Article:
Her personal disdain for the format did not affect the collection at Tuart Grove High School Library. Some graphic novels, including Fathom by Michael Turner [4], were acquired in 2001 when the school’s “Art Department became interested in fantasy art.” They were “used by a very eclectic set of students and usually under the firm direction and guidance of the Art Department” because the teachers “were aware of the graphic nature on the part of some of the images.” Around 2004-05 a “little posse” of students who were in Year 9-10 at the time, began requesting manga titles.

They were avid borrowers. They were always in the library and they were always chatting to me about what they liked to read and when they saw this, it was “Oh you’ve got this, you should get such and such.” And they nagged and nagged and nagged at me about getting Full-Metal Alchemist [5]. And they gave me a whole list of things [titles of manga] and when I bought the Fruits Basket books [6] they were over the moon.

In order to overcome her trepidation of the format, Ms Turner “canvassed their opinions.” Usually when a book was requested Ms Turner would order it on approval or look for a copy to preview.

I’d feel more out of my comfort zone with these [graphic novels] than I would with other novels where I could go and look up various reviews on the Net or find them in Magpies [book review magazine]…because they’re not my forte. I’m not really sure what I’m letting myself in for, but you know, but certainly if the students requested it and there was enough support for them and they’re no better or worse than the others that we’ve already got.

She asked this group of students, “If you had a wishlist and you had X number of dollars to spend what would you buy?” which enabled their knowledge to inform Ms Turner’s selection decisions. They “argued a good case for having them [graphic novels] and answered all my questions about the content and would it be suitable? Will I get complaints from Year 8 parents?” From there, the collection “burgeoned.”

Ms Hatcher was also unfamiliar with the format and Illyarrie High School Library’s limited graphic novels were underused. Unlike Ms Turner, Ms Hatcher had not utilised knowledge of students to diminish her ignorance. In the past she had intended to buy graphic novels but she disliked the portrayal of female characters in manga, “I’m still not sure that I particularly like them.” She conceded this was “a couple of years ago” and continued, “I won’t not have them, but I have to say I’ve looked at some of them…I just flicked through it [a manga title] and I thought, ‘Nup, I can’t.’” When booksellers visited the library with graphic novels, she selected some, such as The Hobbit by Tolkien, Wenzel, Dixon, & Deming [7] and Black Beauty, Dracula and Treasure Island from the Puffin Graphics series, but she felt intimated when entering a comic shop, “going and just seeing a whole wall of them… I don’t know what’s right…so I just left them.”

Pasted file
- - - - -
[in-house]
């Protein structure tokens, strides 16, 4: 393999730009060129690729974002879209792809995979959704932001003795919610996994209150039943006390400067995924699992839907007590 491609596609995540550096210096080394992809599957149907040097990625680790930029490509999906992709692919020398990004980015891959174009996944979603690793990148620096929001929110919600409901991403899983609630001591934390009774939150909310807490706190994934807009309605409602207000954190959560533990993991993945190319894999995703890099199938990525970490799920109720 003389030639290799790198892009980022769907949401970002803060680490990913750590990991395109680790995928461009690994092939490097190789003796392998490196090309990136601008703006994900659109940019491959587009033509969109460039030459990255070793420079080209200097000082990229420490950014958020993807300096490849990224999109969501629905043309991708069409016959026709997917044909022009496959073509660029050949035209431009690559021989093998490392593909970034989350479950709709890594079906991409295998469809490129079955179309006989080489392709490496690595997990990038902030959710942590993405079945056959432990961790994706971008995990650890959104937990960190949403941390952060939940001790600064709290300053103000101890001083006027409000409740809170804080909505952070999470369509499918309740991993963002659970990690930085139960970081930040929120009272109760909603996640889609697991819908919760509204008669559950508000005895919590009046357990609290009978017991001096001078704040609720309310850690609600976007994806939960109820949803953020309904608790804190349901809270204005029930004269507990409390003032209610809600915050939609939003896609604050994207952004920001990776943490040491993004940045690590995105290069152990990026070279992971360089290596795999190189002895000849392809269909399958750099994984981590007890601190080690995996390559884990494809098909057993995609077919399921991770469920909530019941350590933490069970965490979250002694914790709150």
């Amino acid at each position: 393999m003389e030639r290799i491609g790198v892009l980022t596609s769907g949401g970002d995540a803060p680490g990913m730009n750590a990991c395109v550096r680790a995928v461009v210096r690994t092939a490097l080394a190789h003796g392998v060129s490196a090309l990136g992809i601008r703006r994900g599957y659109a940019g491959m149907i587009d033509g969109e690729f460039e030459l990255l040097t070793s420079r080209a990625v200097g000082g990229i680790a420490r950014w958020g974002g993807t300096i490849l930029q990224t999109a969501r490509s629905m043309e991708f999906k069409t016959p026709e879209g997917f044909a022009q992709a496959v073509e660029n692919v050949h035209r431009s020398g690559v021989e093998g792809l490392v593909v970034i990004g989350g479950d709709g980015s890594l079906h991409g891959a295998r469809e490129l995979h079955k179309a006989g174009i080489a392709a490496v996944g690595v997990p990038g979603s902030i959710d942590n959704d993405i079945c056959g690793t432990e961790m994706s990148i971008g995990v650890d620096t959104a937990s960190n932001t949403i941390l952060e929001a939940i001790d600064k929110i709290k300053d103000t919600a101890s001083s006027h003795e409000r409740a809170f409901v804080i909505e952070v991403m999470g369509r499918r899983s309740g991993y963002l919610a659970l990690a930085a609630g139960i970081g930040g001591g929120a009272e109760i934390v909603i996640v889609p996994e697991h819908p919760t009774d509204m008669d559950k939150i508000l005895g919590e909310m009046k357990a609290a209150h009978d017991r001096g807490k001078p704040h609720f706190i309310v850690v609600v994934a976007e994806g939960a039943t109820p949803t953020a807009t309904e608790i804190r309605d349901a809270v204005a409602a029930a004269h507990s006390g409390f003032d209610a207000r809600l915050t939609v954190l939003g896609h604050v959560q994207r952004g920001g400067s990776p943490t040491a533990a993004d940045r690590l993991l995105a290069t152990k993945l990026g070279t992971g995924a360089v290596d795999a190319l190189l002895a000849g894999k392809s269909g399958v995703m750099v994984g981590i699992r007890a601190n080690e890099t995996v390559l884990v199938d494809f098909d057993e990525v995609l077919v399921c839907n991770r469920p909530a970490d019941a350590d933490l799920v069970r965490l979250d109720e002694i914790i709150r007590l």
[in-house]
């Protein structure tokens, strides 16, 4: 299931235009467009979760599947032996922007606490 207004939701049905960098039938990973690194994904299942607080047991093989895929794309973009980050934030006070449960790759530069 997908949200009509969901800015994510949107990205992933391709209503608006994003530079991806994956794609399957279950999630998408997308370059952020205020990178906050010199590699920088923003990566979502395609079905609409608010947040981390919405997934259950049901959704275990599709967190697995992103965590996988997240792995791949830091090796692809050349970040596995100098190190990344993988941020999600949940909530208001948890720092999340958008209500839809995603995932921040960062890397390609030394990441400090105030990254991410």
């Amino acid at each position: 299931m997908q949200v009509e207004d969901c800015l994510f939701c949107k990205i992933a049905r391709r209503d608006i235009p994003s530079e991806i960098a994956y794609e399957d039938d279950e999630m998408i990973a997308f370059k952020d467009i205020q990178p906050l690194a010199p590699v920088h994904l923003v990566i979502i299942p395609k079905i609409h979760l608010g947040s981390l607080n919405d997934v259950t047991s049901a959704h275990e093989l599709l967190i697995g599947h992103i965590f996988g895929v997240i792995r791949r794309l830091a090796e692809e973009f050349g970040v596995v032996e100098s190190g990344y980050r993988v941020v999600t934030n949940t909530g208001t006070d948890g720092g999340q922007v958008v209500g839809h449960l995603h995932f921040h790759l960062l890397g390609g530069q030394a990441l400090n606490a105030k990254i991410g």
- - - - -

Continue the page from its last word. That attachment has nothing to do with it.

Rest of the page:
1. Reeves, Ann (2004) Adolescents talk about reading: Exploring resistance to and engagement with text Newark, DE: International Reading Association.
  2. Murphy, David (2006) “Kosei Ono” Reading Time Supplement: Book Now 8th National CBCA Conference, vol.50, no.2, pp.2-3.
  3. Spiegelman, Art (1986) Maus: A Survivor’s Tale New York: Pantheon Books.
  4. Michael Turner (2001) Fathom Berkeley, CA: Image Comics.
  5. Arakawa, Hiromu (2005) Full-Metal Alchemist San Francisco: Viz.
  6. Takaya, Natsuki (2004) Fruits Basket Los Angeles: Tokyopop.
  7. Tolkien, Wenzel, Dixon & Deming (1990) The Hobbit Boston: Unwin.

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Written by ClareSnow

29 December 2008 at 10:02 am

2 Responses

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  1. An excellent piece. I am now 37. But once, I was 18!

    What you have written is something I have been extolling for years. Here, we have an exams called GCSEs (16 years) and A Levels (18 years).

    My GCSE books were quite enjoyable, engaging, even. The Great Gatsby was one. The poetry of Seamus Heaney was another.

    My A-level English Literature, however, was very poor. Titles such as Clockwork Orange WERE on the available list of texts. Instead a class of 18 year old boys were given Waiting for Godot (how inspiring – life is crap, kill yourself now) and Wuthering Heights (hardly demographically representative of the reading material of 18 year old lads).

    Back in those days, the graphic novel was just emerging – Batman Year One was the landmark for me. But try and get a librarian in a very dusty grammar school to stock it? Forget it.

    Last year though, one of my friends, who was teaching in a very rough school, was bewailing the lack of reading her pupils would engage in. She was also concerned about the rising rates of illiteracy. I lent her five or six of my own collection of graphic novels – which, may I add, sit next to many great 20th Century classics – to give to the most needy of the kids.

    Apparently they haven’t looked back, and are now being “weaned” on to non-comic content.

    Snobbery plays a big part in this scenario – I just hope that something that has long been regarded as a throwaway medium can take its place with other educational tools, and improve the lot of some of our most needy kids.

    Paul Beattie

    8 May 2009 at 6:45 am

  2. It’s great to hear about the students at your friend’s school. Hopefully the school’s library caught onto the importance of graphic novels and more students are finding that reading can be fun.


    27 May 2009 at 2:34 pm